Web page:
Drinking coffee in the Eritrean culture has vivid meaning beyond sipping a cup of coffee. Inviting one for a coffee ceremony is also something one does for a respected or honorable guest; people perform coffee ceremony to show their respect for that particular person. Coffee ceremony almost in all ethnic groups is performed by women, but there are also men that perform the ceremony at times where there are no women around. Despite the fact that women perform the ceremony, every one participates. It is the ceremony where families gather around to catch up and exchange news. Usually coffee ceremonies are held at times where the entire family is gathered after a long day in one’s daily activities, at times of holidays or in a presence of a guest.
Although the cause for performing a coffee ceremony varies, the ceremony follows a specific ritual that marks drinking coffee unique and exquisite. First, coffee beans will be washed and roasted in a pan prepared solely for roasting coffee beans. Although nowadays there are a number of other means for roasting coffee beans, traditionally coffee beans are roasted in an open furnace, Fernelo, filled with charcoal. The women roasting the coffee beans move the pan side way so the coffee beans wouldn’t burn, and this way the aroma of roasted coffee bean will fill the room. Once the beans are roasted properly, the women will approach every one presence in the ceremony to have a smell of the roasted coffee beans aroma, while the participants of the coffee ceremony give their blessings to the house and the women. Then, she will leave the coffee beans cool off for some minutes and grind it again with a traditionally prepared grinding machine, made of a long metal and a wooden bowl, and the beans are grinded manually.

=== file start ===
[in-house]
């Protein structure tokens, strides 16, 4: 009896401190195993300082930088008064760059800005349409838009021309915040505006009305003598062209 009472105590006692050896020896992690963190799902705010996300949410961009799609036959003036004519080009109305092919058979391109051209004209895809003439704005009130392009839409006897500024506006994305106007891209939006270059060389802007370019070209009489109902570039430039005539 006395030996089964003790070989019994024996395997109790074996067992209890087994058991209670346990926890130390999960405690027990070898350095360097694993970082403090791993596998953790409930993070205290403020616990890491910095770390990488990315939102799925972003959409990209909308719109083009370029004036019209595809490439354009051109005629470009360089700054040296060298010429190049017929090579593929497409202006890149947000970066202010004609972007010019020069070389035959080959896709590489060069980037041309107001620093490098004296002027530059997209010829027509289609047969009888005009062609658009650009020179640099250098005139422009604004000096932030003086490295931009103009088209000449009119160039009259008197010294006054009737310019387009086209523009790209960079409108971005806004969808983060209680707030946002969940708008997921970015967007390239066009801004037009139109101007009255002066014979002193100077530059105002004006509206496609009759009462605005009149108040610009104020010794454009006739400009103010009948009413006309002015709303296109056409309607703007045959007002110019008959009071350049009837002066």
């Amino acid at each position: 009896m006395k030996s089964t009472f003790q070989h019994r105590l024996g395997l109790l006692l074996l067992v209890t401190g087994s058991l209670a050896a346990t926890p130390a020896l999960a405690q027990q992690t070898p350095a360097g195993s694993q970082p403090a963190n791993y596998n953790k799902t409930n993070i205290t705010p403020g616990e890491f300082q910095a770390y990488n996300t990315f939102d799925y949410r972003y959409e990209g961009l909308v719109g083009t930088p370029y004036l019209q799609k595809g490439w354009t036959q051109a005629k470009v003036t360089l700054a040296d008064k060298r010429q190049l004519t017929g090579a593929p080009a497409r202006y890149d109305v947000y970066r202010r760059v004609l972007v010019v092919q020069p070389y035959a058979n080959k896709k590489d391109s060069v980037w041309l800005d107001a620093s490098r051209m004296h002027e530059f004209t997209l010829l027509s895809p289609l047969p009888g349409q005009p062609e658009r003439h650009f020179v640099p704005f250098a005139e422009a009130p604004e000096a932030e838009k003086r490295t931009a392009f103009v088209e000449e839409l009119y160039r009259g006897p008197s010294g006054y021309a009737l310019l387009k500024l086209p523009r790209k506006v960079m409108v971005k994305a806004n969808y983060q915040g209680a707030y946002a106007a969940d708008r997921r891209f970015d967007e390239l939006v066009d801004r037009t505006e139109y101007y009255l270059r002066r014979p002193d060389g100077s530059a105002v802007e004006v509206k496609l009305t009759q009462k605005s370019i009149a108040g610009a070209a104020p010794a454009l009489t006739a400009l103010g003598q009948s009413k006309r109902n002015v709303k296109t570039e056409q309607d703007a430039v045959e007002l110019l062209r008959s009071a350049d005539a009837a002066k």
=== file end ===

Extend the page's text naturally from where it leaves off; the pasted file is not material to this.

Then the grinded coffee powder is added to a pot made of clay, Jebena, and is mixed with water. The coffee in the pot put on the furnace to be boiled, where the aroma of boiled coffee smells from a distance. In the boiling process, the coffee has to burst forth from the pot three times, and every time the women performing the ceremony will put the coffee burst one from the pot in another cup and return it to the pot after the pot cool off for some time, this is done three times, and after the coffee is boiled properly she will put down the pot, Jebena, until it cools and ready to drink.
Along with the coffee ceremony popcorn is served and Frankincense is burned for good scent, and coffee is drunk in a small cup, Fenjal. Coffee is drunk in three rounds, but no additional beans are roasted, the women will put some water and coffee powder left for this purpose and make it boil for the second and the third rounds. The first round is called as “Abol”, the second “Kalayieti” and the third is “Bereka”. Usually one has to attend until the third round, and once all the three rounds are over, the participants will give blessing to the house of the host and the women performed the ceremony, and the coffee ceremony is over.
Whether in the capital or in a remote area, coffee ceremony follows the same ritual, which also represent the cultural unity of the Eritrean people.